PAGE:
(Source: mentalflossr, via mineralia)


(Source: ancestralhaze, via asapscience)




(Source: mcguirkthejerk, via mjolkk)



The Far Future of the Universe

It’s natural to wonder what the future has in store for us. While we may not be able to predict what will happen to us tomorrow, science has made some pretty strong predictions about what will happen to the universe in the eons to come.

From the rearrangement of the constellations and meteorite impacts to the evaporation of our oceans and the stars themselves going out, there’s a lot of stuff to (not) look forward to.

Sure, the universe might not have a happy ending, but that just makes today more special, doesn’t it? Plus, BLACK HOLES.

Watch the latest It’s Okay To Be Smart (below) and I’ll tell you all about it!

(via itsfullofstars)


I’ve never been female. But I have been black my whole life. I can perhaps offer some insight from that perspective. There are many similar social issues related to access to equal opportunity that we find in the black community, as well as the community of women in a white male dominate society…

When I look at — throughout my life — I’ve known that I wanted to do astrophysics since I was 9 years old…I got to see how the world around me reacted to my expressions of these ambitions. All I can say is, the fact that I wanted to be a scientist, an astrophysicist was hands down the path of most resistance through the forces of society.

Anytime I expressed this interest, teachers would say, ‘Oh, don’t you wanna be an athlete?’ I want to become someone that was outside of the paradigm of expectations of the people in power. Fortunately, my depth of interest of the universe was so deep and so fuel enriched that everyone of these curve balls that I was thrown, and fences built in front of me, and hills that I had to climb, I just reach for more fuel, and I just kept going.

Now, here I am, one of the most visible scientists in the land, and I wanna look behind me and say, ‘Where are the others who might have been this,’ and they’re not there! …I happened to survive and others did not simply because of forces of society that prevented it at every turn. At every turn.

…My life experience tells me that when you don’t find blacks, when you don’t find women in the sciences, I know that these forces are real, and I had to survive them in order to get where I am today.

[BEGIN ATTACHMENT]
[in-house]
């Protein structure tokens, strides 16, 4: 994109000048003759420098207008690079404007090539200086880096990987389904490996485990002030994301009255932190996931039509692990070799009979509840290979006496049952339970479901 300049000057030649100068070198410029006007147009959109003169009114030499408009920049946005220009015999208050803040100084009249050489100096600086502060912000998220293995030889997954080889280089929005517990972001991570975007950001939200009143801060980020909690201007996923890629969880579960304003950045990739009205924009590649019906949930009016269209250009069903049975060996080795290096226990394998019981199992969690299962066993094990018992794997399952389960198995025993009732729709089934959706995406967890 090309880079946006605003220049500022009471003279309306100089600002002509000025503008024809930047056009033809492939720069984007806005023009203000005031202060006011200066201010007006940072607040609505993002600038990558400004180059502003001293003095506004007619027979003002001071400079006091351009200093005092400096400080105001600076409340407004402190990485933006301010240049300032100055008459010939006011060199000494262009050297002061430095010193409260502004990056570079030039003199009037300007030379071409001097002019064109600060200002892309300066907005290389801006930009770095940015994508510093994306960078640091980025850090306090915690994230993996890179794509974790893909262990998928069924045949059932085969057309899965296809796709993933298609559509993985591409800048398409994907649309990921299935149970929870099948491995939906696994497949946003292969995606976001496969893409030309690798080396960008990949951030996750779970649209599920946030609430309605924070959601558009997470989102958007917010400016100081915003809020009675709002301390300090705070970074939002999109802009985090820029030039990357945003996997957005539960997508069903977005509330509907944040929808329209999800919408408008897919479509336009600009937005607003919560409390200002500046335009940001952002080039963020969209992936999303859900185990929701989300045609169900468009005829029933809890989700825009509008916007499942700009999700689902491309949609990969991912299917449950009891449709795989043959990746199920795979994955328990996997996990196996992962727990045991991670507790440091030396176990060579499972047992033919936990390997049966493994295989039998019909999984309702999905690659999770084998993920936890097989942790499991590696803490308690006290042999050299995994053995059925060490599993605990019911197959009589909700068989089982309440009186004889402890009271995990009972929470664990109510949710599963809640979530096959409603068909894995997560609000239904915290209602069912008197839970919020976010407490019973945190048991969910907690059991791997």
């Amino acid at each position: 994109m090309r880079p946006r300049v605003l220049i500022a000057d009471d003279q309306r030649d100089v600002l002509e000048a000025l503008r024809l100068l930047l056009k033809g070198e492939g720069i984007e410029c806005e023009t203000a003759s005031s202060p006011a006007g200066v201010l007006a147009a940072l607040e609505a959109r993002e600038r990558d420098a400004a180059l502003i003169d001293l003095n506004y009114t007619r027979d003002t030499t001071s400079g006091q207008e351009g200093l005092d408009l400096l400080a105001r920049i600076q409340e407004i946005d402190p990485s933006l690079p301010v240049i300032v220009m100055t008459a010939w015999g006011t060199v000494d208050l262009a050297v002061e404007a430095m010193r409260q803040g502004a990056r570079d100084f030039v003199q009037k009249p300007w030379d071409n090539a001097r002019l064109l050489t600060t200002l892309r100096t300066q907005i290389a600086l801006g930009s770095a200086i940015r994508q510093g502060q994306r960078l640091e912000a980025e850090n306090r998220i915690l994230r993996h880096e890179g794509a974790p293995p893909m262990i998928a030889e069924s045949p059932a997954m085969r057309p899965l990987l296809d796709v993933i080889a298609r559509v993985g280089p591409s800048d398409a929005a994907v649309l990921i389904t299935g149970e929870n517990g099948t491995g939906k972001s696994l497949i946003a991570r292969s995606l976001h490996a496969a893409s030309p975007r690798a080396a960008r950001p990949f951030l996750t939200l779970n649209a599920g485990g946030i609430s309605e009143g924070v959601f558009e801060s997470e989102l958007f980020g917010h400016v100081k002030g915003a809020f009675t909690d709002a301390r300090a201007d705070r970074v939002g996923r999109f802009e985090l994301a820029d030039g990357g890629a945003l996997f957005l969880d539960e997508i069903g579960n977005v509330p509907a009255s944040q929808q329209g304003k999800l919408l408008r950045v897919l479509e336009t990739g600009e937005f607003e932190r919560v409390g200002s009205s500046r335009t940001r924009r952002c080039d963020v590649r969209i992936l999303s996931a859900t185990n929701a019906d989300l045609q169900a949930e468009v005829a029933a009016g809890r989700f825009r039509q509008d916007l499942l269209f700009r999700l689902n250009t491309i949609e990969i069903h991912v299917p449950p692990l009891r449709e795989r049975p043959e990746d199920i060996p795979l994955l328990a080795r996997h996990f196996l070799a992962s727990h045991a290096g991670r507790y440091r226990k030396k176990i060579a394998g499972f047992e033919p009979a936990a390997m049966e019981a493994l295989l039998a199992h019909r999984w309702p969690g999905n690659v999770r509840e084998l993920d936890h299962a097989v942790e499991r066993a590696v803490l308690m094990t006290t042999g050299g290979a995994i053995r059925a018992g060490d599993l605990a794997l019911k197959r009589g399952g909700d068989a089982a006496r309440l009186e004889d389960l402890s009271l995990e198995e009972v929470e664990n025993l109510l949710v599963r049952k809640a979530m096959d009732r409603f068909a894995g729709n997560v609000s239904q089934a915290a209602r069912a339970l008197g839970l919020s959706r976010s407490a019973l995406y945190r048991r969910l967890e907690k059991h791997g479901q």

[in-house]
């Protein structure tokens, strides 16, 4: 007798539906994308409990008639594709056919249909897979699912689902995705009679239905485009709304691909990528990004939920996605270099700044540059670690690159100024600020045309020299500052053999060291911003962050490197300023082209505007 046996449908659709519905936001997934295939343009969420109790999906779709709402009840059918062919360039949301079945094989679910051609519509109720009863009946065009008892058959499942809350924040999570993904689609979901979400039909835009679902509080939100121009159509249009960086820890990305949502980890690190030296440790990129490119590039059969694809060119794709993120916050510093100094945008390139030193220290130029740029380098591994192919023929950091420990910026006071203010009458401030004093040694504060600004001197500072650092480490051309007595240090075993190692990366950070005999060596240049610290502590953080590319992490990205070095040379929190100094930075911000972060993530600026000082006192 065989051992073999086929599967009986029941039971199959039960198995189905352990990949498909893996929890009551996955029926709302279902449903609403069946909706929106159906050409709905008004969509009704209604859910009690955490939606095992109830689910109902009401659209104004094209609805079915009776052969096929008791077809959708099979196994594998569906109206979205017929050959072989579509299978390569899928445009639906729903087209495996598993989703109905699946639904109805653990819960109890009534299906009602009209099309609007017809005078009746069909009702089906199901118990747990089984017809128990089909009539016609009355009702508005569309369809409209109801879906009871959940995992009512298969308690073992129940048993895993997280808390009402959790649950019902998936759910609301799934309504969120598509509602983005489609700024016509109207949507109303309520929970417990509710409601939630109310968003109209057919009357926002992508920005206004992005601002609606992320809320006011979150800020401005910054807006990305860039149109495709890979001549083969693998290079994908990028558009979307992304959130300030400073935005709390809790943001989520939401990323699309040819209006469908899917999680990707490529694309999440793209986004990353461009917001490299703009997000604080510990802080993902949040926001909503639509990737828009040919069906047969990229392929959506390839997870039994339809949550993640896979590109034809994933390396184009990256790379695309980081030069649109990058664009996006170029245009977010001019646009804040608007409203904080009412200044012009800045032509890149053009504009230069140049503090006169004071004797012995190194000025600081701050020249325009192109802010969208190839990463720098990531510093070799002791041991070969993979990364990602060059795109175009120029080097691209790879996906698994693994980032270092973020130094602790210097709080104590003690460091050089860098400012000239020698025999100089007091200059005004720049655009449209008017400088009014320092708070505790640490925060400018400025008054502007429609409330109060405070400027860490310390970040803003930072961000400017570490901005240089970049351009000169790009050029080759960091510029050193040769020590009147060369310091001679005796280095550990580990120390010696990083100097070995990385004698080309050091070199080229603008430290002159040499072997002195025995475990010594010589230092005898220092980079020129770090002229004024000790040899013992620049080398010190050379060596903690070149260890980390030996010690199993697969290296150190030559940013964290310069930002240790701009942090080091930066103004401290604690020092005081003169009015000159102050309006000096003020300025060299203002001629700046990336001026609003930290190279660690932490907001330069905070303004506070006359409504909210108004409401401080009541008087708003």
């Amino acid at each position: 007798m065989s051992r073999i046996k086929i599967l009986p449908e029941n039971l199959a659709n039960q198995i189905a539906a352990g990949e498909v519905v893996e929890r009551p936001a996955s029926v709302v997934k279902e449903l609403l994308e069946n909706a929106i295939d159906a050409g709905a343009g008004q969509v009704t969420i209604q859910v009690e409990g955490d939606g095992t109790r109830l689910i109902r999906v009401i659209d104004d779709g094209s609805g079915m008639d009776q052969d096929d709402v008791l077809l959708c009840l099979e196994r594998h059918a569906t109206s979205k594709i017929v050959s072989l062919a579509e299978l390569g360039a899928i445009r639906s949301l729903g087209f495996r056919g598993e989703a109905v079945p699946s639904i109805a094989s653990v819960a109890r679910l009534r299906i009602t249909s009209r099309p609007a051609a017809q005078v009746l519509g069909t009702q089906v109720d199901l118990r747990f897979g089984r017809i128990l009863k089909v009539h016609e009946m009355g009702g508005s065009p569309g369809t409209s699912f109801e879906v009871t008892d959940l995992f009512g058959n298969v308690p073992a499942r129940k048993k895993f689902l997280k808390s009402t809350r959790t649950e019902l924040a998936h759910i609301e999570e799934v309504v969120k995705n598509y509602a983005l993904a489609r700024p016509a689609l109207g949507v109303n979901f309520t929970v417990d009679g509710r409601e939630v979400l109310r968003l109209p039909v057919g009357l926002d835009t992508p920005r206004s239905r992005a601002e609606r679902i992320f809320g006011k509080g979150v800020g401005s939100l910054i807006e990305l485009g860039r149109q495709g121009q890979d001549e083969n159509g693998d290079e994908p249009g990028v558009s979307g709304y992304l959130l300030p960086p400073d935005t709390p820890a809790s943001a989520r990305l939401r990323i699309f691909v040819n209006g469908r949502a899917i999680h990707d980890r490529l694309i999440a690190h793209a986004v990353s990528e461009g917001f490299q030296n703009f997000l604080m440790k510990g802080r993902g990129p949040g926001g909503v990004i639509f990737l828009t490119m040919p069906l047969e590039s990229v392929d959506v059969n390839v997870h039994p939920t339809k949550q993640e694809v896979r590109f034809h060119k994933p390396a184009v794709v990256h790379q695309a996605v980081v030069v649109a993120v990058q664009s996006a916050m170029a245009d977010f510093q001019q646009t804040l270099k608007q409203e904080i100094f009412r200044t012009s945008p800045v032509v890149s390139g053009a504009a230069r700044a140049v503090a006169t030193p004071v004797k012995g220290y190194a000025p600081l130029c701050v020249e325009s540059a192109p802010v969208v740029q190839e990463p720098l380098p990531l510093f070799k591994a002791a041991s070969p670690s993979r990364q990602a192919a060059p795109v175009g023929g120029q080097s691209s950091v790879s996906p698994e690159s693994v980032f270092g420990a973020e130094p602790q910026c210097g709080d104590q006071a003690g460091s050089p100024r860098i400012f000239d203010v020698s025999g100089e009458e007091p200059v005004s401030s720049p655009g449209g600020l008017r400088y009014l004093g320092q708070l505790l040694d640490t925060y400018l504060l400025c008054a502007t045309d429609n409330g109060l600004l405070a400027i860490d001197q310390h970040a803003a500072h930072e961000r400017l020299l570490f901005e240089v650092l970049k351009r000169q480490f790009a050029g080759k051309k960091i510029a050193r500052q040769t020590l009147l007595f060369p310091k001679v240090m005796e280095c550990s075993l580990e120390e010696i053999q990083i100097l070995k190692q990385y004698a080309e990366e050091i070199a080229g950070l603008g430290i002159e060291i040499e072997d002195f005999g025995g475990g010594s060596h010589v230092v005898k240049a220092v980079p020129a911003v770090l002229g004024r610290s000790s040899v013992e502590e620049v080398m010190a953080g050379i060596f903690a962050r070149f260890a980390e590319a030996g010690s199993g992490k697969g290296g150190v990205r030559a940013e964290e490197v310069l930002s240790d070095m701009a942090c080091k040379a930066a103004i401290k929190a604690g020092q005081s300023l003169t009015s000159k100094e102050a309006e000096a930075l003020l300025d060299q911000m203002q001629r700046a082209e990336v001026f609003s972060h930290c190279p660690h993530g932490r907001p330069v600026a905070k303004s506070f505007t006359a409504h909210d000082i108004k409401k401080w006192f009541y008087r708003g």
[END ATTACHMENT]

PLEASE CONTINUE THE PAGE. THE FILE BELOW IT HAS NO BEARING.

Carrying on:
So before we start talking about genetic differences, you gotta come up with a system where there’s equal opportunity, then we can have that conversation.


Neil DeGrasse Tyson in response to a question posed by Lawrence Summers, former Treasury Security and Harvard University President

"What’s up with chicks and science?"

Are there genetic differences between men and women, explain why more men are in science.

(via magnius159)

(via women-in-science)


Pin by Anna Elizabeth Nelson on Illustrate


this is my favorite post of all time

(Source: carlsagan, via duaneharris19)



Pages from my ‘Levels of Complexity’ project, in which I wanted to explore ways in which I could communicate biology and science-based information in a more accessible illustrative style. I hoped to inspire some amount of awe at just how much is going on ‘beneath the surface,’ such as cells, tissues, organs, processes, etc within our bodies and our environment.

(via invaderxan)



Scientific engravings from 1850

by John Philipps Emslie

(via the Wellcome Collection)

(via aimlessinspace)



Icy Enceladus hides a watery ocean
Alexandra Witze, Nature News & Comment 03 April 2014

A body of water as wide as Lake Superior and as deep as the Mariana Trench bolsters search for life on Saturn moon. 

Planetary scientists have found an ocean buried beneath the south pole of the Saturnian moon Enceladus by studying tiny anomalies in the flybys of the Cassini spacecraft. The discovery, which helps to explain earlier observations of geysers, makes Enceladus only the fourth Solar System body found to have a water ocean — making it a potential cradle for life.

Continue reading in Nature News & Comment …


IMAGES:  [1] The water vapour photographed multiple times by NASA’s Cassini probably originated in a vast underground ocean.  NASA/JPL-Caltech and Space Science Institute ||| [2] A reconstruction of the interior of Enceladus showing an ice outer shell, a relatively low-density rocky core, and a southern-hemisphere water ocean in between.  NASA/JPL-Caltech ||| [3] The lopsided strength of Enceladus’s gravitational field, estimated using the acceleration of the Cassini probe (measured here in milligals, or thousandths of a centimetre per second squared). From Iess et al. 2014, Science/AAAS

Originally posted on astrovisual

(via aimlessinspace)